Baseball is a rare sport in which there is no time limit for play and the defensive side controls the ball. The game also involves a unique combination of individual competitiveness between pitcher and batter and total strategic involvement of the team when the ball is put in play. When played on a high level, baseball involves many subtle adjustments on defense, often depending on the presence of base runners; specialized pitches that vary in movement and velocity; arcane signals; and the execution of precise offensive plays for strategic objectives.


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Since one of the primary measurements of a softball pitcher's effectiveness is her ERA (earned run average), a coach should make certain that both earned and unearned runs in a game are counted fairly.

We have seen all too often, that the official scorekeeper for a game might have a tendency to make mistakes in scoring…giving a hit when it should have been scored as an error (or vice-versa), giving the benefit to the home team's batter or pitcher, etc.

To make it even more unfair for pitchers, often the scorekeeper does not fully understand the rules for scoring an earned run. We feel that in a majority of the situations the person keeping the official scorebook for the game looks only at how the run-scorer had initially gotten on base to determine whether or not the scored run was earned or unearned. As you will see below, scoring rules generally require that the...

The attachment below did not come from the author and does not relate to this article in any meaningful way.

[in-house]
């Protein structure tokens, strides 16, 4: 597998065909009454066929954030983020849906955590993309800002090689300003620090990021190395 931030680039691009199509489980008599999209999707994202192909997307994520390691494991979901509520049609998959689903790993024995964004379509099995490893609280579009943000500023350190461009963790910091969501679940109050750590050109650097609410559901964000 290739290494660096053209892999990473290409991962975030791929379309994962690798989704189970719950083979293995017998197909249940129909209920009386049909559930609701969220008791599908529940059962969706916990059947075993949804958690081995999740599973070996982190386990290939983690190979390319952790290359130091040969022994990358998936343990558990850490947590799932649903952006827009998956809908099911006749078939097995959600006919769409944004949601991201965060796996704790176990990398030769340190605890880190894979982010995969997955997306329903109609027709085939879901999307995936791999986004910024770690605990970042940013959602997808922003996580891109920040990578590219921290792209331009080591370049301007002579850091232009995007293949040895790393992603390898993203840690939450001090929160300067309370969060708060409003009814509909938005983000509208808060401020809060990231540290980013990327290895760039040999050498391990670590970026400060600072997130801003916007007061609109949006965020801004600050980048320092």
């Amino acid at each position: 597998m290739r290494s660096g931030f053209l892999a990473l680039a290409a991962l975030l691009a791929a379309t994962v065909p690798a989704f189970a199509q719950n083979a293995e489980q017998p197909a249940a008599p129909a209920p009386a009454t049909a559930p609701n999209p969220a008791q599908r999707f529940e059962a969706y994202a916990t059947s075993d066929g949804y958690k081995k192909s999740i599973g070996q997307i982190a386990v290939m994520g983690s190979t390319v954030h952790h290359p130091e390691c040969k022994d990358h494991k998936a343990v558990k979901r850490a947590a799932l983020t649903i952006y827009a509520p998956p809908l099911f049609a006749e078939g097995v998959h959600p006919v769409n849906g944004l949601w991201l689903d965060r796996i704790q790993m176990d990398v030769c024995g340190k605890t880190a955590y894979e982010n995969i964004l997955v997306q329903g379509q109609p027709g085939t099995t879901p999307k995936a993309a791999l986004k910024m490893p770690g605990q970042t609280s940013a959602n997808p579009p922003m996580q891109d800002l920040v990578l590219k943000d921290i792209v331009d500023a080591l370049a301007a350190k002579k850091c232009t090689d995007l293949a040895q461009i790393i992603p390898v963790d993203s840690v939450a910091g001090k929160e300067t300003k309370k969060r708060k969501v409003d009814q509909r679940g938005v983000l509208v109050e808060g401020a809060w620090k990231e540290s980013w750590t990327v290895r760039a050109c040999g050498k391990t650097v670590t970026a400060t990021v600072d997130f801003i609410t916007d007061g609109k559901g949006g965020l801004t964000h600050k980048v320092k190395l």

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I’ve been reading up on earned run rules and came across a strange situation.

Can a substitute pitcher face one batter who hits a home run, and have no errors committed, without that pitcher being charged with an earned run? Surprisingly to me, the answer is ‘yes.’ Here’s the sequence of an entire inning:

Pitcher 1 starts the inning. Batter A singles. Pitcher 2 replaces Pitcher 1. Batter B singles, and A is forced at second. Pitcher 3 replaces Pitcher 2. Batter C homers, scoring B & C. Pitcher 4 replaces Pitcher 3. Batter D strikes out. Batter E strikes out. Batter F strikes out.

One earned run is charged to Pitcher 1, one earned run is charged to Pitcher 2, and no earned runs are charged to Pitcher 3!

Pitcher 1 is responsible for one runner when he leaves the game. Because A is out as the result of a batted ball (as opposed to being caught stealing or picked off), it does not reduce the number of runners for which Pitcher 1 has responsibility....